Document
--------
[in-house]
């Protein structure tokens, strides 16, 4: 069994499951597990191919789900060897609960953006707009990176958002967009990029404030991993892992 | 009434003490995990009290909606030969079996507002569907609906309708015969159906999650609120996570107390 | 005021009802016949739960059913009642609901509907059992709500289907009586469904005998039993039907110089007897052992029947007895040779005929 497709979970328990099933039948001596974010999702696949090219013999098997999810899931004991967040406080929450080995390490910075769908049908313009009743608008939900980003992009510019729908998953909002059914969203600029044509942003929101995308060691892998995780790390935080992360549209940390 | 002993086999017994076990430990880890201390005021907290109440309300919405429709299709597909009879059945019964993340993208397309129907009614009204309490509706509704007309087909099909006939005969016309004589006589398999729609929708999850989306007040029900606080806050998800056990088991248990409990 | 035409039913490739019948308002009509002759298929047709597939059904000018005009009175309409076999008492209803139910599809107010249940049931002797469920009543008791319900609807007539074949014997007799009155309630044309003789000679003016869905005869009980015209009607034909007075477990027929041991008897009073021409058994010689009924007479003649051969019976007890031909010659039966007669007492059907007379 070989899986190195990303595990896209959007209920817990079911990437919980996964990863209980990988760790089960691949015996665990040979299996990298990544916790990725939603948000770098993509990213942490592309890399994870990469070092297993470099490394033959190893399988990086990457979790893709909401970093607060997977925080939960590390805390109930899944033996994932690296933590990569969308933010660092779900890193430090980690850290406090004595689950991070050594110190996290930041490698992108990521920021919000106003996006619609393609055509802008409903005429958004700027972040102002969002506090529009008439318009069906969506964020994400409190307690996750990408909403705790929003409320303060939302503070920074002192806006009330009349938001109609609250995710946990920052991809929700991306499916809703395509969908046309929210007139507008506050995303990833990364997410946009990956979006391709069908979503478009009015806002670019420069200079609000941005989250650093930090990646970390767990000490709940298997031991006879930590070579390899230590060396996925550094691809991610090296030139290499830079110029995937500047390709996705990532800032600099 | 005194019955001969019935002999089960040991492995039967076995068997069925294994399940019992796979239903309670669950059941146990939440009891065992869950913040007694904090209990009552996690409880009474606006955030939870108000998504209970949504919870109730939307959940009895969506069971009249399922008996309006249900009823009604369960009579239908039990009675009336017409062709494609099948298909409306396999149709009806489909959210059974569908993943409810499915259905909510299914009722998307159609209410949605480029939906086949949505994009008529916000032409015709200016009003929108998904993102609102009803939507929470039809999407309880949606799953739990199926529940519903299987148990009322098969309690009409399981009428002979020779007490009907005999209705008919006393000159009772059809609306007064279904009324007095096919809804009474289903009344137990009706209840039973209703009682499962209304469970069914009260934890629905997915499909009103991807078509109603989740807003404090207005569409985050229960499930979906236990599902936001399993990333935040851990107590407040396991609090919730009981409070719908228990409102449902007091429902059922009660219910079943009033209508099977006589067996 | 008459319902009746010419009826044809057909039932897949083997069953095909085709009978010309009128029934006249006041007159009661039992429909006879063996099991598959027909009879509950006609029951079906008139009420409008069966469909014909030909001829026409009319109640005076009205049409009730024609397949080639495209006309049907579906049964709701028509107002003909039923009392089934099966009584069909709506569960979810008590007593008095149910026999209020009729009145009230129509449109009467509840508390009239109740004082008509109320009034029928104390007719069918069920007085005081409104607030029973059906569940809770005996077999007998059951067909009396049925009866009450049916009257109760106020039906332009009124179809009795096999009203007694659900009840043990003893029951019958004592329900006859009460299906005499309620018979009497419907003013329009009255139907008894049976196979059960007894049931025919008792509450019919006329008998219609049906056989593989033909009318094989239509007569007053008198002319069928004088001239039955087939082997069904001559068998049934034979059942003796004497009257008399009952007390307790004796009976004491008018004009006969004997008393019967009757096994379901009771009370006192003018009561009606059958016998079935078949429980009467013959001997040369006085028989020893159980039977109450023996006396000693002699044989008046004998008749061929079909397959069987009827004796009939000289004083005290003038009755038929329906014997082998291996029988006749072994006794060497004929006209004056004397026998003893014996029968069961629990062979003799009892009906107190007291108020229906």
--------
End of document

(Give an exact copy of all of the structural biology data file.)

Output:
[in-house]
């Protein structure tokens, strides 16, 4: 069994499951597990191919789900060897609960953006707009990176958002967009990029404030991993892992 | 009434003490995990009290909606030969079996507002569907609906309708015969159906999650609120996570107390 | 005021009802016949739960059913009642609901509907059992709500289907009586469904005998039993039907110089007897052992029947007895040779005929 497709979970328990099933039948001596974010999702696949090219013999098997999810899931004991967040406080929450080995390490910075769908049908313009009743608008939900980003992009510019729908998953909002059914969203600029044509942003929101995308060691892998995780790390935080992360549209940390 | 002993086999017994076990430990880890201390005021907290109440309300919405429709299709597909009879059945019964993340993208397309129907009614009204309490509706509704007309087909099909006939005969016309004589006589398999729609929708999850989306007040029900606080806050998800056990088991248990409990 | 035409039913490739019948308002009509002759298929047709597939059904000018005009009175309409076999008492209803139910599809107010249940049931002797469920009543008791319900609807007539074949014997007799009155309630044309003789000679003016869905005869009980015209009607034909007075477990027929041991008897009073021409058994010689009924007479003649051969019976007890031909010659039966007669007492059907007379 070989899986190195990303595990896209959007209920817990079911990437919980996964990863209980990988760790089960691949015996665990040979299996990298990544916790990725939603948000770098993509990213942490592309890399994870990469070092297993470099490394033959190893399988990086990457979790893709909401970093607060997977925080939960590390805390109930899944033996994932690296933590990569969308933010660092779900890193430090980690850290406090004595689950991070050594110190996290930041490698992108990521920021919000106003996006619609393609055509802008409903005429958004700027972040102002969002506090529009008439318009069906969506964020994400409190307690996750990408909403705790929003409320303060939302503070920074002192806006009330009349938001109609609250995710946990920052991809929700991306499916809703395509969908046309929210007139507008506050995303990833990364997410946009990956979006391709069908979503478009009015806002670019420069200079609000941005989250650093930090990646970390767990000490709940298997031991006879930590070579390899230590060396996925550094691809991610090296030139290499830079110029995937500047390709996705990532800032600099 | 005194019955001969019935002999089960040991492995039967076995068997069925294994399940019992796979239903309670669950059941146990939440009891065992869950913040007694904090209990009552996690409880009474606006955030939870108000998504209970949504919870109730939307959940009895969506069971009249399922008996309006249900009823009604369960009579239908039990009675009336017409062709494609099948298909409306396999149709009806489909959210059974569908993943409810499915259905909510299914009722998307159609209410949605480029939906086949949505994009008529916000032409015709200016009003929108998904993102609102009803939507929470039809999407309880949606799953739990199926529940519903299987148990009322098969309690009409399981009428002979020779007490009907005999209705008919006393000159009772059809609306007064279904009324007095096919809804009474289903009344137990009706209840039973209703009682499962209304469970069914009260934890629905997915499909009103991807078509109603989740807003404090207005569409985050229960499930979906236990599902936001399993990333935040851990107590407040396991609090919730009981409070719908228990409102449902007091429902059922009660219910079943009033209508099977006589067996 | 008459319902009746010419009826044809057909039932897949083997069953095909085709009978010309009128029934006249006041007159009661039992429909006879063996099991598959027909009879509950006609029951079906008139009420409008069966469909014909030909001829026409009319109640005076009205049409009730024609397949080639495209006309049907579906049964709701028509107002003909039923009392089934099966009584069909709506569960979810008590007593008095149910026999209020009729009145009230129509449109009467509840508390009239109740004082008509109320009034029928104390007719069918069920007085005081409104607030029973059906569940809770005996077999007998059951067909009396049925009866009450049916009257109760106020039906332009009124179809009795096999009203007694659900009840043990003893029951019958004592329900006859009460299906005499309620018979009497419907003013329009009255139907008894049976196979059960007894049931025919008792509450019919006329008998219609049906056989593989033909009318094989239509007569007053008198002319069928004088001239039955087939082997069904001559068998049934034979059942003796004497009257008399009952007390307790004796009976004491008018004009006969004997008393019967009757096994379901009771009370006192003018009561009606059958016998079935078949429980009467013959001997040369006085028989020893159980039977109450023996006396000693002699044989008046004998008749061929079909397959069987009827004796009939000289004083005290003038009755038929329906014997082998291996029988006749072994006794060497004929006209004056004397026998003893014996029968069961629990062979003799009892009906107190007291108020229906």